It was brief, extremely violent, and difficult to view. Even though it was a sunny, rather hot, summer day in Sicily; clouds and a rather dense haze made this a rather secret event.
Etna's fifth paroxysmal eruptive episode in this year came on the afternoon of 9 July 2011, once more from the New Southeast Crater, after several days of fluctuating Strombolian activity. Yesterday all signs seemed to indicate that it would happen on 8 July, but then suddenly everything stopped - and calm reigned for about 24 hours.
In the morning of 9 July, the activity at the New Southeast Crater resumed, and very rapidly increased. Lava exited the crater around 14 h local time (=GMT+2), and one-and-a-half hours later, a loud roar was heard over the entire Etna area, as the Strombolian explosions rapidly began to blend in one continuous, roaring jet of incandescent lava. Above this jet, a dense column of ash began to rise into the sky.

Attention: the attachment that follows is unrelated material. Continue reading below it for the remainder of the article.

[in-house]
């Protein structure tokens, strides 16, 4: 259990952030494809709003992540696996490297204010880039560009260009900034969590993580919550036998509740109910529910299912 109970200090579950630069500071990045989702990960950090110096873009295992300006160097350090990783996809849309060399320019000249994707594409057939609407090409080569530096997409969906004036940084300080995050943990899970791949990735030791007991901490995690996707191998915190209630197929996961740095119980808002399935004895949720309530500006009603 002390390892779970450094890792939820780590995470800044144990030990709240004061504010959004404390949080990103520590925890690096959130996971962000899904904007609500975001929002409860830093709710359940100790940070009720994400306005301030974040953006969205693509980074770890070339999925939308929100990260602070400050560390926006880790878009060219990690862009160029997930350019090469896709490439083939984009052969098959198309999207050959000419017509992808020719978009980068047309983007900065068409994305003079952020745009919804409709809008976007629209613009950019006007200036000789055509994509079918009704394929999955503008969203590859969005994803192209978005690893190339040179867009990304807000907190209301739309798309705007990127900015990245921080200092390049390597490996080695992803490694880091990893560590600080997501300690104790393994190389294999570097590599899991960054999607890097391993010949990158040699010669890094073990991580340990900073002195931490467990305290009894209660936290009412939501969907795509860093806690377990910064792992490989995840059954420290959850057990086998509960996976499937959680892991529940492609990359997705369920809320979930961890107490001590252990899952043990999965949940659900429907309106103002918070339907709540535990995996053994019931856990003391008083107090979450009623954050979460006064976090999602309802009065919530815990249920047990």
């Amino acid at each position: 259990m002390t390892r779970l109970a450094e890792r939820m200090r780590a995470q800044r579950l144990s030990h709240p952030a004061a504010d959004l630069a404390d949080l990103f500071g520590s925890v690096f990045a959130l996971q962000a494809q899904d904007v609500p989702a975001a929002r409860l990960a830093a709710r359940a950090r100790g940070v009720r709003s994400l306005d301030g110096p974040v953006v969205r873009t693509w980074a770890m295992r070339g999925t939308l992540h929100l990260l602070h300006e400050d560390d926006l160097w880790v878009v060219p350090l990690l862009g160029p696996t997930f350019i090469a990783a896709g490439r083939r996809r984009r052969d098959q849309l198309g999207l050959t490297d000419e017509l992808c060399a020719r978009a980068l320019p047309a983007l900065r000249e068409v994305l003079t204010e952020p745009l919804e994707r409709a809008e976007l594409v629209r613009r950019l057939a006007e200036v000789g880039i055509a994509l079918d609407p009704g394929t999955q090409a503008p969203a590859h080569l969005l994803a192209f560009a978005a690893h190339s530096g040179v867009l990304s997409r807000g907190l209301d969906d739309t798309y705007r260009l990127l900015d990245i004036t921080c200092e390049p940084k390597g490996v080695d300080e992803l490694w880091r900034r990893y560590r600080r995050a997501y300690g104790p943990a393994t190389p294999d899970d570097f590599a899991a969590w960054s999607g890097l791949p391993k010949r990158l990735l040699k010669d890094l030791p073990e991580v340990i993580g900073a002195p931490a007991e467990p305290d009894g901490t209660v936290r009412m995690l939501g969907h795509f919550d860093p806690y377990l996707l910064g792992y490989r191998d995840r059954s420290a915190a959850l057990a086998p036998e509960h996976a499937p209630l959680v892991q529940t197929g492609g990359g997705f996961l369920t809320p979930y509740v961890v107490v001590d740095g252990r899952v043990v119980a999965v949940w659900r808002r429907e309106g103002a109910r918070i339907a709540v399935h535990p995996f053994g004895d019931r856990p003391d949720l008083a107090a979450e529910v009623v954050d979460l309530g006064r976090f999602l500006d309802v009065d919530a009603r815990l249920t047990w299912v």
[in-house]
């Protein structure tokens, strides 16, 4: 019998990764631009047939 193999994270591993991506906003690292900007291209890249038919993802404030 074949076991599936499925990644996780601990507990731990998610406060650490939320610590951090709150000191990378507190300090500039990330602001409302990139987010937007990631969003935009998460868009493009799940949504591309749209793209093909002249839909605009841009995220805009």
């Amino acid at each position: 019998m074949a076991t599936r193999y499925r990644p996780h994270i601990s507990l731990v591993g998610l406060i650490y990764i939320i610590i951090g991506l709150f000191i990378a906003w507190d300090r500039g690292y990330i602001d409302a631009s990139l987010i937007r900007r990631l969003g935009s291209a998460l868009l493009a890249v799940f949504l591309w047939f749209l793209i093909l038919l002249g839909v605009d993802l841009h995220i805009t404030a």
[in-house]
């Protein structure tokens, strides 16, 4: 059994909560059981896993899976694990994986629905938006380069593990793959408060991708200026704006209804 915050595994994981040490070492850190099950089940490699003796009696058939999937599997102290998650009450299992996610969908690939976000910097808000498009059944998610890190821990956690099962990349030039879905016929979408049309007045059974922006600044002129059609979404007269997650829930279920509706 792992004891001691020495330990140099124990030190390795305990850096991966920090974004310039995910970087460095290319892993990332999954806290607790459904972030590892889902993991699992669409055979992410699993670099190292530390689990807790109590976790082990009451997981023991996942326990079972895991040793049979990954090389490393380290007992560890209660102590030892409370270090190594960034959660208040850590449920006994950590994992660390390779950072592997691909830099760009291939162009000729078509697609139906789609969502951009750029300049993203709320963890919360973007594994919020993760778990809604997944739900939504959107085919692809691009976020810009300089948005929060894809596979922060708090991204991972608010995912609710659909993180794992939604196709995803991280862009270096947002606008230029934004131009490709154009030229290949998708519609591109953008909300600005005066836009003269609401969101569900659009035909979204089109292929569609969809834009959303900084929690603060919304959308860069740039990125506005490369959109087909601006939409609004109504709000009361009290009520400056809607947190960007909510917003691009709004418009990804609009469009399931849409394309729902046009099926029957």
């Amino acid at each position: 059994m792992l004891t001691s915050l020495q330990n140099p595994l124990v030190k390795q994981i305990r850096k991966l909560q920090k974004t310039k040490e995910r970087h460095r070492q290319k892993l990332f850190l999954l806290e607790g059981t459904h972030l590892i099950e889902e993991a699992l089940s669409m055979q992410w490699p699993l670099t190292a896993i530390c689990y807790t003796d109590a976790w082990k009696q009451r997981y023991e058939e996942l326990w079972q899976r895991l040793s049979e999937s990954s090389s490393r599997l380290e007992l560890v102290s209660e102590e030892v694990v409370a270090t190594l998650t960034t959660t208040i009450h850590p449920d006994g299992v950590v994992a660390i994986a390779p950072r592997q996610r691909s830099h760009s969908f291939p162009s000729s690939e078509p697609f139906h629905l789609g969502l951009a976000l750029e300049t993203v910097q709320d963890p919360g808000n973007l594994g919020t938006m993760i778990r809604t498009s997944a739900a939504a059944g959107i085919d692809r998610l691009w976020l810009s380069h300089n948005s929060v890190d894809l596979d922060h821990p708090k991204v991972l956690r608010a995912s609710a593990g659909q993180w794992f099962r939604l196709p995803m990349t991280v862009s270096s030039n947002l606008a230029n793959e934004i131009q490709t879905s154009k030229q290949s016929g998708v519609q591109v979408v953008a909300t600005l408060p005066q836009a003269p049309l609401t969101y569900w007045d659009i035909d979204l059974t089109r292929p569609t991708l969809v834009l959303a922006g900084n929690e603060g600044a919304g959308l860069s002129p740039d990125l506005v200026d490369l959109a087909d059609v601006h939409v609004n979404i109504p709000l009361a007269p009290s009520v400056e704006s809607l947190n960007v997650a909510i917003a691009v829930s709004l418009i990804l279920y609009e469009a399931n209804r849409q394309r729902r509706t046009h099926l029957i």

With my love Catherine and our little Ida, I drove up to the Piano del Vescovo area, on the southeast flank of Etna, where it became clear that soon ash and maybe larger chunks of rock would fall. We listened to the angry rumbling of the volcano, then drove westward, through a rain of falling ash and small lapilli fragments, passing near the Rifugio Sapienza tourist station (where many tourists seemed rather oblivious to what was happening, there being no direct view from the area toward the summit). On the way down toward Nicolosi I took this photograph, the best that I obtained of this paroxysm.
(more to follow)